Trouble understanding apply_filters()

The question:

In apply_filters()

apply_filters( $tag, $value, $var ... );

I’m having trouble wrapping my head around the $value and $var. I read the codex and it sounds like the $value can be modified, $var not, but I haven’t found any examples of this in the wild. It seems to be used as a way to pass a variable. In which case, what’s the difference between that and the $var?

The Solutions:

Below are the methods you can try. The first solution is probably the best. Try others if the first one doesn’t work. Senior developers aren’t just copying/pasting – they read the methods carefully & apply them wisely to each case.

Method 1

Try to see the function with better names:

apply_filters(
    $filter_name,     // used for add_filter( $filter_name, 'callback' );
    $value_to_change, // the only variable whose value you can change
    $context_1,       // context
    $context_2        // more context
);

So when that function is called as:

// wp-login.php line 94
apply_filters( 'login_body_class', $classes, $action );

You can use …

add_filter( 'login_body_class', 'function_to_change_login_body_class', 10, 2 );

… and get two variables passed to that function. You return the first, the second provides just more context:

function function_to_change_login_body_class( $classes, $action )
{
    if ( 'login' === $action )
        $classes[] = 'foo';

    if ( 'postpass' === $action )
        $classes[] = 'bar';

    return $classes;
}

The additional variables are there to make your decisions easier, not to change those too.

Method 2

What are Filters?

Filters are functions that WordPress passes data through, at certain points in execution, just before taking some action with the data (such as adding it to the database or sending it to the browser screen). Filters sit between the database and the browser (when WordPress is generating pages), and between the browser and the database (when WordPress is adding new posts and comments to the database); most input and output in WordPress passes through at least one filter. WordPress does some filtering by default, and your plugin can add its own filtering.

Hooking into a Filter

In order to let users change some specific data (a value, the output of a function etc.) filter hooks are provided via apply_filters functions.
These filter hooks include the name (or tag) of the filter and at least the function name that is to be used to filter (i.e., alter in some way) the data.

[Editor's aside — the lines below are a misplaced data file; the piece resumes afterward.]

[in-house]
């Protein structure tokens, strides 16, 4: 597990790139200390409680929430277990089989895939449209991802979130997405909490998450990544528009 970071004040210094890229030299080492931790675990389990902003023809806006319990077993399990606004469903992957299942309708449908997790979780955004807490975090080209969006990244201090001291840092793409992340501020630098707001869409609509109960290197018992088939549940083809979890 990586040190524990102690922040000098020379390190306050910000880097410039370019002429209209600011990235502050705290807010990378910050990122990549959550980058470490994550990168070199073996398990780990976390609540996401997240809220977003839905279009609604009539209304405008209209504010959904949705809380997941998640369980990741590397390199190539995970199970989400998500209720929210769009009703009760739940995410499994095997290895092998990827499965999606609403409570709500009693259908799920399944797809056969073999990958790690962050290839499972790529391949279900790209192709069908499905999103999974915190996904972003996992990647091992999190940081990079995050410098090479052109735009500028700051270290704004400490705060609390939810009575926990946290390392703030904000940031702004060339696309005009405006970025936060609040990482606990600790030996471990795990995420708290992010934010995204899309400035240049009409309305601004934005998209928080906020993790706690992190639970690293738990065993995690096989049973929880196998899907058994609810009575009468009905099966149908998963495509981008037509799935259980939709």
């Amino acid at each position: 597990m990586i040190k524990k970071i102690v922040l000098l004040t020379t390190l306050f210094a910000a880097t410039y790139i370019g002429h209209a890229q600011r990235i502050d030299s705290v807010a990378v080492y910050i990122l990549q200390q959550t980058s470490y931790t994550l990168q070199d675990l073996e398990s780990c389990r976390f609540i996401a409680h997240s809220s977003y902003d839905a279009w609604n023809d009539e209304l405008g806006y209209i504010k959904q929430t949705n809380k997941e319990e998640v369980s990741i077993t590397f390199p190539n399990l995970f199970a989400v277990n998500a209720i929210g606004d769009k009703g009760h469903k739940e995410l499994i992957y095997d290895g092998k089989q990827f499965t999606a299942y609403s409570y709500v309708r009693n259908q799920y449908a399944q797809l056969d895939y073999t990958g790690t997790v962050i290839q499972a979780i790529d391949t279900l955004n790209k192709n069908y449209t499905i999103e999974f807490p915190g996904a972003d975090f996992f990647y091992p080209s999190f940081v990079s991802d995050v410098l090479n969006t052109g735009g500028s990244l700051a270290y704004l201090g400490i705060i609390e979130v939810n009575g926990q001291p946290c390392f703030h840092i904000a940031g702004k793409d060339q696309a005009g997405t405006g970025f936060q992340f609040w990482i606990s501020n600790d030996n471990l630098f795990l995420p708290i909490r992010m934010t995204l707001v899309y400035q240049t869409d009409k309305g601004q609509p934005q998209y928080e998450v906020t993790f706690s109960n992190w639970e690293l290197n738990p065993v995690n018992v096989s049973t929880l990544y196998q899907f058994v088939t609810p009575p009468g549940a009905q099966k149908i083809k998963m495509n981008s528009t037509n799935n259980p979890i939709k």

To alter the title of a post, you can use the the_title filter hook, which is defined as follows:

apply_filters( 'the_title', $title, $id );

This means, the filter has the tag/name the_title, the first parameter $title is the data that is to be changed (i.e, the post title) and the second parameter $id is extra information (in this case the post ID).

To display the title of every post in UPPERCASE, for example, you can use the following line:

add_filter('the_title', 'strtoupper');

If we take a look at the add_filter function, we see it is defined as follows:

add_filter( $tag, $function_to_add, $priority, $accepted_args );

We only specified the first and second (required) parameter, while the third and fourth paramter is set to its respective default value (i.e., 10 and 1).

A More Complex Filter

If you want to filter only a certain post, you can use the extra information (in case of this filter: the ID). In order to do so, you have to specify the number of parameters (which is 2 in this case), and in order to do this again, you have to specify the priority parameter (which comes before the number of arguments).

Suppose we want to affect only the title of the post with the ID 42, then it looks like this:

add_filter('the_title', 'my_strtoupper', 10, 2);
function my_strtoupper($title, $id) {
    if (42 === $id) return strtoupper($title);
    return $title;
} // function my_strtoupper

In this case, we have to specify all four available parameters.

What Parameters Do I Have?

To identify the (number of) available parameters of a certain filter, you have to look up where it is defined (in this case: here).


References:


All methods was sourced from stackoverflow.com or stackexchange.com, is licensed under cc by-sa 2.5, cc by-sa 3.0 and cc by-sa 4.0

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